Kinetic isotope effect in CO2 degassing: Insight from clumped and oxygen isotopes in laboratory precipitation experiments

Hagit P. Affek*, Shikma Zaarur

*Corresponding author for this work

Research output: Contribution to journalArticlepeer-review

77 Scopus citations


Laboratory precipitation experiments provide the basis for the common calibration of both the oxygen isotope and the clumped isotope thermometers. These focus on CaCO3 crystals that form deep in the bulk of the solution, often by the bubbling of N2(g) through a saturated Ca(HCO3)2 solution, following the classic experiments on McCrea (1950). Here we examine oxygen and clumped isotopes in CaCO3 that was precipitated at the surface of a solution that undergoes passive CO2 degassing. This CaCO3 is affected by enhanced disequilibrium that is associated with degassing, and has therefore higher δ18O and lower δ47 values than those of the accepted thermometer calibrations. These offsets from the common thermometers calibrations increase with decreasing temperature for δ47 but decrease with decreasing temperature for δ18O. The δ4718O co-variance is therefore strongly temperature dependent, in contrast to theoretical predictions. This suggests an influence of additional fractionation in fast growing minerals, between DIC and calcite, that affects δ18O and counteracts some of the degassing related enrichment. This effect seems not to influence δ47. The physical setup of CaCO3 minerals growing at the solution surface is analogous to the degassing and precipitation processes that occur in stalagmites, such that these laboratory experiments may help shed light on the isotopic disequilibrium that is observed in speleothems.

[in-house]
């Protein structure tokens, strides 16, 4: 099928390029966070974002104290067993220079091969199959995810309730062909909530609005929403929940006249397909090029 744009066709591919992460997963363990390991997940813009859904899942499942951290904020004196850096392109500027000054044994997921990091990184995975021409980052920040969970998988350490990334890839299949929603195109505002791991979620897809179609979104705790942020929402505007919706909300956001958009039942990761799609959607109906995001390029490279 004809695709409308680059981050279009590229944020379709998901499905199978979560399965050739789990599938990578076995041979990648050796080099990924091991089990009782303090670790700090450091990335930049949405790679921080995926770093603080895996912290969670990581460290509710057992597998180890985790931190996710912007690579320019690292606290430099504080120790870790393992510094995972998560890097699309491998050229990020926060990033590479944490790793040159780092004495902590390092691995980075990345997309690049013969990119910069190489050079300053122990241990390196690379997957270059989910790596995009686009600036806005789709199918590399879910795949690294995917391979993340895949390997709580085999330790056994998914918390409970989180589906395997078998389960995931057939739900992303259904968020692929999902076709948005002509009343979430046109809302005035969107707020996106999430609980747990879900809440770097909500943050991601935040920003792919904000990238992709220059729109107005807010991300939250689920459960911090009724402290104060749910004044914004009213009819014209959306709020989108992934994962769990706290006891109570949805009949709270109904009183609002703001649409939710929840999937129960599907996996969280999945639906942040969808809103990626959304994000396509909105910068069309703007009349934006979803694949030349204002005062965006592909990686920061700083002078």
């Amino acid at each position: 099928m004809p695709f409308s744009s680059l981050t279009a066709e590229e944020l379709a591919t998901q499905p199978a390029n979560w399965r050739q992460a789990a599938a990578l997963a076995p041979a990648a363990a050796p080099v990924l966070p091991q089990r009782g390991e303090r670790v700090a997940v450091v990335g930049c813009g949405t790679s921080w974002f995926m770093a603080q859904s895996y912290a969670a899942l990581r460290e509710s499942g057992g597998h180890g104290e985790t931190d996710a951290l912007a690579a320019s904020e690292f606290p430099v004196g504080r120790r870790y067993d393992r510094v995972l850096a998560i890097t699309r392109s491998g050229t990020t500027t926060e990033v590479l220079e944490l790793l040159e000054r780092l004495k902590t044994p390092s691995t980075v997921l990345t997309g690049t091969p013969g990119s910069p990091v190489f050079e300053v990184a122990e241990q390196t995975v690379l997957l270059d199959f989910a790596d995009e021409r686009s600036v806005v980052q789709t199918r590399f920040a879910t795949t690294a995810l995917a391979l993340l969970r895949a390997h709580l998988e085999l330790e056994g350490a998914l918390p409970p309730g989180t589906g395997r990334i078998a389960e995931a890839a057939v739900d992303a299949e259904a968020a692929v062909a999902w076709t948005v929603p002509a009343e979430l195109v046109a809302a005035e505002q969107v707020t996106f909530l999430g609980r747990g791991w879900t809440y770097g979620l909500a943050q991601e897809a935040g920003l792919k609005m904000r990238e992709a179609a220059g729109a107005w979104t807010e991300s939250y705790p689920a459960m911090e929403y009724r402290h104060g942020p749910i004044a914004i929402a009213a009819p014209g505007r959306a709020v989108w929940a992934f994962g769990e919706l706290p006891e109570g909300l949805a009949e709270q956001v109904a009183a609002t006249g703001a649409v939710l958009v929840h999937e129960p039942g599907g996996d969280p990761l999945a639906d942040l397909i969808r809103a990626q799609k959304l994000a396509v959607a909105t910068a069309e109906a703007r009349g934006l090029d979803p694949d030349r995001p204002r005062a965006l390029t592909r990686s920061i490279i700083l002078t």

Original languageAmerican English
Pages (from-to)319-330
Number of pages12
JournalGeochimica et Cosmochimica Acta
StatePublished - 5 Oct 2014
Externally publishedYes

Bibliographical note

Publisher Copyright:
© 2014 Elsevier Ltd.


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